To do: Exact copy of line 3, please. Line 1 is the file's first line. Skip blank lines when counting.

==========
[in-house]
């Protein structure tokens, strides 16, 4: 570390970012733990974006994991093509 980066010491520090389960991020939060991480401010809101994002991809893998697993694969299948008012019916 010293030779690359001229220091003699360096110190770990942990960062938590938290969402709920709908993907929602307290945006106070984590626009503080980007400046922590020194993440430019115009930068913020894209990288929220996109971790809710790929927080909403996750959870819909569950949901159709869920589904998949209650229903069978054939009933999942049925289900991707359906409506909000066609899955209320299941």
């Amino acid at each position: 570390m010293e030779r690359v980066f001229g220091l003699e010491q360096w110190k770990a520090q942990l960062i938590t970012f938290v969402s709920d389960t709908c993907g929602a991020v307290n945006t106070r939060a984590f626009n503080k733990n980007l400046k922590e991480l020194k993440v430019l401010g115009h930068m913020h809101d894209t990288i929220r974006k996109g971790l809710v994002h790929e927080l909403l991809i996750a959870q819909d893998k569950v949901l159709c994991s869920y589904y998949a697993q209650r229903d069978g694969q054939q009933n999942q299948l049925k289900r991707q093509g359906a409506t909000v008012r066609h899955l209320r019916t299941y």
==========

């Amino acid at each position: 570390m010293e030779r690359v980066f001229g220091l003699e010491q360096w110190k770990a520090q942990l960062i938590t970012f938290v969402s709920d389960t709908c993907g929602a991020v307290n945006t106070r939060a984590f626009n503080k733990n980007l400046k922590e991480l020194k993440v430019l401010g115009h930068m913020h809101d894209t990288i929220r974006k996109g971790l809710v994002h790929e927080l909403l991809i996750a959870q819909d893998k569950v949901l159709c994991s869920y589904y998949a697993q209650r229903d069978g694969q054939q009933n999942q299948l049925k289900r991707q093509g359906a409506t909000v008012r066609h899955l209320r019916t299941y």